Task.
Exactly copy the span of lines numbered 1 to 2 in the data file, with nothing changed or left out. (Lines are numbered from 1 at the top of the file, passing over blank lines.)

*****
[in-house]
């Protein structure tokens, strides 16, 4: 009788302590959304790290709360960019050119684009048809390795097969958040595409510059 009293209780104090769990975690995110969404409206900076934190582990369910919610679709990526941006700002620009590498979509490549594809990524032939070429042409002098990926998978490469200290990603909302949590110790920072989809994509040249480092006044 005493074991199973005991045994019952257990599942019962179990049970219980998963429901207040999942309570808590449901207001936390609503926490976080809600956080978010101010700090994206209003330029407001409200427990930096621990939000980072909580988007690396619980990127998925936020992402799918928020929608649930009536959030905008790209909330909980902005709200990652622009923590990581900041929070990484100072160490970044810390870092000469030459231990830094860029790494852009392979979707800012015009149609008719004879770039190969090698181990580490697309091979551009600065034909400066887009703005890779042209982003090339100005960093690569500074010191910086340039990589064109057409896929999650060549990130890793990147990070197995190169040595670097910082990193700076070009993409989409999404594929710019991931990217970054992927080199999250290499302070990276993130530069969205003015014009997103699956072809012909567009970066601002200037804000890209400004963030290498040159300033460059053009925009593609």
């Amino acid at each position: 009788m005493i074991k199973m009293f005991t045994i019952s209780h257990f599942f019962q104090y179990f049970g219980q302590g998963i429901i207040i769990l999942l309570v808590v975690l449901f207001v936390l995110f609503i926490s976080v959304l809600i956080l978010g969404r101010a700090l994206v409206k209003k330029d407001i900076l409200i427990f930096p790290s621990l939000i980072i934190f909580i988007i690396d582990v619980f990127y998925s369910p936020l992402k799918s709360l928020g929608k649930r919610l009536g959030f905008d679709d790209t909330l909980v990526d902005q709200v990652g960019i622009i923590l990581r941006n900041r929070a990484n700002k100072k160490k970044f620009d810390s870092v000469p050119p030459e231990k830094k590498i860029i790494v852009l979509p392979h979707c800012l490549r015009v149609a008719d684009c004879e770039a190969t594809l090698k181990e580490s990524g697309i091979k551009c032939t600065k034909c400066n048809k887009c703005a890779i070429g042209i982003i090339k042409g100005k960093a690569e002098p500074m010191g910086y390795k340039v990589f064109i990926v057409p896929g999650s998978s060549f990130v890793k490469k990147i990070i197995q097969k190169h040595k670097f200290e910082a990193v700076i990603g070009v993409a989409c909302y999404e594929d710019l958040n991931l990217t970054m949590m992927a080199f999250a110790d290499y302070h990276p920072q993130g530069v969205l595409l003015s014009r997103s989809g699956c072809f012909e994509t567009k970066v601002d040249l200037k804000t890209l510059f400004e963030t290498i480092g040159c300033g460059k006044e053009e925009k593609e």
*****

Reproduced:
[in-house]
């Protein structure tokens, strides 16, 4: 009788302590959304790290709360960019050119684009048809390795097969958040595409510059 009293209780104090769990975690995110969404409206900076934190582990369910919610679709990526941006700002620009590498979509490549594809990524032939070429042409002098990926998978490469200290990603909302949590110790920072989809994509040249480092006044 005493074991199973005991045994019952257990599942019962179990049970219980998963429901207040999942309570808590449901207001936390609503926490976080809600956080978010101010700090994206209003330029407001409200427990930096621990939000980072909580988007690396619980990127998925936020992402799918928020929608649930009536959030905008790209909330909980902005709200990652622009923590990581900041929070990484100072160490970044810390870092000469030459231990830094860029790494852009392979979707800012015009149609008719004879770039190969090698181990580490697309091979551009600065034909400066887009703005890779042209982003090339100005960093690569500074010191910086340039990589064109057409896929999650060549990130890793990147990070197995190169040595670097910082990193700076070009993409989409999404594929710019991931990217970054992927080199999250290499302070990276993130530069969205003015014009997103699956072809012909567009970066601002200037804000890209400004963030290498040159300033460059053009925009593609």